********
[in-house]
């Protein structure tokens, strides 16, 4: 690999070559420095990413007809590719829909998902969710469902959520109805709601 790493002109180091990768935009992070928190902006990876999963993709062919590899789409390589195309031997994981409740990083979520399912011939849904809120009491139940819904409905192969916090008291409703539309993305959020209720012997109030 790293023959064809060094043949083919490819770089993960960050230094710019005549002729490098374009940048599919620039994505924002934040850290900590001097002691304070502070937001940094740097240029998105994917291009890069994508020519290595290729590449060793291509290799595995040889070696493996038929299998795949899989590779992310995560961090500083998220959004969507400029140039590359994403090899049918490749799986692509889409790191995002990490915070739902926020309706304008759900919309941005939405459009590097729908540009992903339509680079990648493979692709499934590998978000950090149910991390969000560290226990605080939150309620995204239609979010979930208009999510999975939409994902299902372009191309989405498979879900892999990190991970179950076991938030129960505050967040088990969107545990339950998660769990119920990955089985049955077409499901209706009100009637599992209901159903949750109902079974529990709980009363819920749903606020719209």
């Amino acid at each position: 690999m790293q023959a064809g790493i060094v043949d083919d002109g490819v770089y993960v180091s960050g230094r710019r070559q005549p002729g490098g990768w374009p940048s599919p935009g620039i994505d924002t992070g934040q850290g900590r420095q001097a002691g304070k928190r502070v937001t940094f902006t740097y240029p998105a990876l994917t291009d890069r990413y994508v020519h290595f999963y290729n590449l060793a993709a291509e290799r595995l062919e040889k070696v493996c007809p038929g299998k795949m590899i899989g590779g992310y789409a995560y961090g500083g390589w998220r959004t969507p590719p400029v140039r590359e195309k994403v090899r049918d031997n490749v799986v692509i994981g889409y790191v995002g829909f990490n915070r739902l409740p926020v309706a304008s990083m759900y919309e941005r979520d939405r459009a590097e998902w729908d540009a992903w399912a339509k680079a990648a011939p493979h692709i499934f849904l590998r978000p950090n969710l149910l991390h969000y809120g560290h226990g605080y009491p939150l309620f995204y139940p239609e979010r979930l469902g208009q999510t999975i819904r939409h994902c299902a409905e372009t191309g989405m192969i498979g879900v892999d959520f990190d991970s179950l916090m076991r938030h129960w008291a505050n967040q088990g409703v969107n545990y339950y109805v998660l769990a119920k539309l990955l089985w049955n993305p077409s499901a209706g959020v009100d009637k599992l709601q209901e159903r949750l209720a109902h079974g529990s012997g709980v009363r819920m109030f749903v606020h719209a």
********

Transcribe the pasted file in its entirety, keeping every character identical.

[in-house]
């Protein structure tokens, strides 16, 4: 690999070559420095990413007809590719829909998902969710469902959520109805709601 790493002109180091990768935009992070928190902006990876999963993709062919590899789409390589195309031997994981409740990083979520399912011939849904809120009491139940819904409905192969916090008291409703539309993305959020209720012997109030 790293023959064809060094043949083919490819770089993960960050230094710019005549002729490098374009940048599919620039994505924002934040850290900590001097002691304070502070937001940094740097240029998105994917291009890069994508020519290595290729590449060793291509290799595995040889070696493996038929299998795949899989590779992310995560961090500083998220959004969507400029140039590359994403090899049918490749799986692509889409790191995002990490915070739902926020309706304008759900919309941005939405459009590097729908540009992903339509680079990648493979692709499934590998978000950090149910991390969000560290226990605080939150309620995204239609979010979930208009999510999975939409994902299902372009191309989405498979879900892999990190991970179950076991938030129960505050967040088990969107545990339950998660769990119920990955089985049955077409499901209706009100009637599992209901159903949750109902079974529990709980009363819920749903606020719209």
């Amino acid at each position: 690999m790293q023959a064809g790493i060094v043949d083919d002109g490819v770089y993960v180091s960050g230094r710019r070559q005549p002729g490098g990768w374009p940048s599919p935009g620039i994505d924002t992070g934040q850290g900590r420095q001097a002691g304070k928190r502070v937001t940094f902006t740097y240029p998105a990876l994917t291009d890069r990413y994508v020519h290595f999963y290729n590449l060793a993709a291509e290799r595995l062919e040889k070696v493996c007809p038929g299998k795949m590899i899989g590779g992310y789409a995560y961090g500083g390589w998220r959004t969507p590719p400029v140039r590359e195309k994403v090899r049918d031997n490749v799986v692509i994981g889409y790191v995002g829909f990490n915070r739902l409740p926020v309706a304008s990083m759900y919309e941005r979520d939405r459009a590097e998902w729908d540009a992903w399912a339509k680079a990648a011939p493979h692709i499934f849904l590998r978000p950090n969710l149910l991390h969000y809120g560290h226990g605080y009491p939150l309620f995204y139940p239609e979010r979930l469902g208009q999510t999975i819904r939409h994902c299902a409905e372009t191309g989405m192969i498979g879900v892999d959520f990190d991970s179950l916090m076991r938030h129960w008291a505050n967040q088990g409703v969107n545990y339950y109805v998660l769990a119920k539309l990955l089985w049955n993305p077409s499901a209706g959020v009100d009637k599992l709601q209901e159903r949750l209720a109902h079974g529990s012997g709980v009363r819920m109030f749903v606020h719209a």